Walter John Matthau
Date of birth : 1920-10-01
Date of death : 2000-07-01
Birthplace : New York City, New York
Nationality : American
Category : Arts and Entertainment
Last modified : 2010-06-30
Matthau was born in New York City's Lower East Side on October 1, 1920, the son of Rose Berolsky (from Lithuania), who worked in a sweatshop, and Milton Matthau, an electrician and peddler (from Russia), both Jewish immigrants. His surname has often incorrectly been listed as Matuschanskayasky (see below for a detailed discussion). As a young boy, Walter attended a Jewish non-profit sleepaway camp, Tranquillity Camp, where he first began acting in the shows the camp would stage on Saturday nights. He also attended Surprise Lake Camp.
During World War II, Matthau served in the U.S. Army Air Forces with the Eighth Air Force in England as a B-24 Liberator radioman-gunner, in the same 453rd Bombardment Group as James Stewart. He reached the rank of staff sergeant and became interested in acting. He took classes in acting at the Dramatic Workshop of The New School in New York with the influential German director Erwin Piscator. He often joked that his best early review came in a play where he posed as a derelict. One reviewer said, "The others just looked like actors in make-up, Walter Matthau really looks like a skid row bum!" Matthau was a respected stage actor for years in such fare as Will Success Spoil Rock Hunter? and A Shot in the Dark. He won the 1962 Tony Award for Best Featured Actor in a play.
In 1952, Matthau appeared in the pilot of Mr. Peepers with Wally Cox. For reasons unknown he used the name Leonard Elliot. His role was of the gym teacher Mr. Wall. In 1955, he made his motion picture debut as a whip-wielding bad guy in The Kentuckian opposite Burt Lancaster.
Matthau appeared as a villain in subsequent movies, such as 1958's King Creole (in which he is beaten up by Elvis Presley). That same year, he made a western called Ride a Crooked Trail with Audie Murphy and Onionhead starring Andy Griffith and Erin O'Brien, which was a flop. Matthau had a featured role opposite Griffith in the well received drama A Face in the Crowd, directed by Elia Kazan. Matthau also directed a low-budget 1960 movie called The Gangster Story. In 1962, he was a sympathetic sheriff in Lonely are the Brave, which starred Kirk Douglas. He appeared opposite Audrey Hepburn in Charade, which also starred Cary Grant.
Appearances on television were common too, including two on ABC's police drama, Naked City, as well as the 1963 episode "A Tumble from a Tall White House" of The Eleventh Hour. He appeared eight times between 1962 and 1964 on The DuPont Show of the Week and as Franklin Gaer in 1964 in the episode "Man Is a Rock" on Dr. Kildare. Lastly, he starred in the syndicated crime drama Tallahassee 7000, as a Florida-based state police investigator, in the 1961-1962 season.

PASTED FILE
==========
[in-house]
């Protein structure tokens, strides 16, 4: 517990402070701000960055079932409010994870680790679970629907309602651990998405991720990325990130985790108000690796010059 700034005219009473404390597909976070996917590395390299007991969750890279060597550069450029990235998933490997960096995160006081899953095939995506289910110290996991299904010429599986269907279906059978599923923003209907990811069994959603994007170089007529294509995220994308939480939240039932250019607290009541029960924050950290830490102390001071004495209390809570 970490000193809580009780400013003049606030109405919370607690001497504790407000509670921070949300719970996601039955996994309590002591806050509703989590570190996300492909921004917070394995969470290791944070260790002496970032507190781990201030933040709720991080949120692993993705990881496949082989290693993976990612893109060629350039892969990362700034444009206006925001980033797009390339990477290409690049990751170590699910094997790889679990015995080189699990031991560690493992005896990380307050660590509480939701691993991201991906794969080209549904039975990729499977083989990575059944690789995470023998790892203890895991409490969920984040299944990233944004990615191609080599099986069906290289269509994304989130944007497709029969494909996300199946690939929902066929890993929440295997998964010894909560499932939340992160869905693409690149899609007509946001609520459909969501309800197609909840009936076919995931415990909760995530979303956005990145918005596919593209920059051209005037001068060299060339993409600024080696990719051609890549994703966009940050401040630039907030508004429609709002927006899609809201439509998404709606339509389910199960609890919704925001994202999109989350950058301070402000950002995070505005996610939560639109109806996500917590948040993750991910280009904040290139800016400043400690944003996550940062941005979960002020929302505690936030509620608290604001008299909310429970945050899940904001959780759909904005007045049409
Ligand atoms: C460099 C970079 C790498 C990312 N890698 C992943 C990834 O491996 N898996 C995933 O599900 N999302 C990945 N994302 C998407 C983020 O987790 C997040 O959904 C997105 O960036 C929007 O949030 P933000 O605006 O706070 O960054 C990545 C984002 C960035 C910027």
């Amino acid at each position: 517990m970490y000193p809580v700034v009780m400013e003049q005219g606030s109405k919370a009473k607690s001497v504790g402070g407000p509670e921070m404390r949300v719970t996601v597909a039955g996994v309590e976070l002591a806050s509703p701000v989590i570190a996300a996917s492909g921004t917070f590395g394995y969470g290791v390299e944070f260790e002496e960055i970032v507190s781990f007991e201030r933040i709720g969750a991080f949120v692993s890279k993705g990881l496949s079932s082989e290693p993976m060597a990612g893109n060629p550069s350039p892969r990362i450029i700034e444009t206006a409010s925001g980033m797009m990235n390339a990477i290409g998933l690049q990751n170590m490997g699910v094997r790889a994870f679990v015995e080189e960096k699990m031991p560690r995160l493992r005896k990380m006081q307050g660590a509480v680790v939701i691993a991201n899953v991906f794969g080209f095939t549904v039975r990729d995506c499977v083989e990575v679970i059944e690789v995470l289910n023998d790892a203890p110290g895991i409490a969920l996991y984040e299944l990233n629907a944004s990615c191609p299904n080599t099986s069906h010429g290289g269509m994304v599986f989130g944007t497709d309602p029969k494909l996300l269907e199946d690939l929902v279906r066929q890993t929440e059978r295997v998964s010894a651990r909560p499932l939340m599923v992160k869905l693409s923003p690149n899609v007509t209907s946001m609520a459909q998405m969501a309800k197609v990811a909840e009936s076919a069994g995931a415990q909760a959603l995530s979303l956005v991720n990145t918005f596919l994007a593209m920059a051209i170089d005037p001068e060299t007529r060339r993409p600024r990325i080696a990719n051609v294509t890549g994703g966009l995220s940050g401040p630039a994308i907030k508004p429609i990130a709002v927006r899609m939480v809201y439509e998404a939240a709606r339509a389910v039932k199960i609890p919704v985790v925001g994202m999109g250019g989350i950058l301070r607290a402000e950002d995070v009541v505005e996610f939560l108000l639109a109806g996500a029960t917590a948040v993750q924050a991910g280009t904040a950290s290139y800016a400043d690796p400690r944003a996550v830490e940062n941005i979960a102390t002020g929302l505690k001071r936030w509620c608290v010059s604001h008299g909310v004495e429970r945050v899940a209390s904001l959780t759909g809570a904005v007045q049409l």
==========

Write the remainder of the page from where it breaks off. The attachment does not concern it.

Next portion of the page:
Comedies were rare in Matthau's work at that time. He was cast in a number of stark dramas, such as 1964's Fail-Safe, in which he portrayed a White House adviser during a catastrophic global incident. 
In 1965, however, a plum comedy role came Matthau's way when Neil Simon cast him in the hit play The Odd Couple playing the slovenly sportswriter Oscar Madison opposite Art Carney as Felix Unger. Matthau would later join Jack Lemmon in the movie version. Also in 1965, he played detective Ted Casselle in the Hitchcockian thriller Mirage, with Gregory Peck and Diane Baker, a film directed by Edward Dmytryk, based on a novel by Howard Fast.
He achieved a great film success in a 1966 comedy as a shyster lawyer called "Whiplash Willie" Gingrich starring opposite Lemmon in The Fortune Cookie, the first of numerous collaborations with Billy Wilder, and a role that would earn him an Oscar for Best Supporting Actor. Filming had to be placed on a five-month hiatus after Matthau suffered a heart attack.
Matthau was visibly banged up during the Oscar telecast, having been involved in a bicycle accident, nonetheless he scolded actors who had not bothered to come to the ceremony, especially the other four major award winners that night: Elizabeth Taylor, Sandy Dennis and Paul Scofield.
Oscar nominations would come Matthau's way again for 1972's Kotch, directed by Lemmon, and 1975's The Sunshine Boys, another Simon vehicle transferred from the stage, this one about a pair of former vaudeville stars. For the latter role he won a Golden Globe award for Best Actor in a Musical or Comedy.
Broadway hits turned into films continued to cast Matthau in the leads with 1969's Hello, Dolly! and that same year's Cactus Flower, for which co-star Goldie Hawn received an Oscar. He played three different roles in the 1971 film version of Simon's Plaza Suite and was in the cast of its followup California Suite in 1978.
Matthau starred in three crime dramas in the mid-'70s, as a detective investigating a mass murder on a bus in The Laughing Policeman, as a bank robber on the run from the Mafia and the law in Charley Varrick and as a New York transit cop in the action-adventure The Taking of Pelham One Two Three. A change of pace about misfits on a Little League baseball team turned out to be a solid hit in 1976 when Matthau starred as coach Morris Buttermaker in the comedy The Bad News Bears.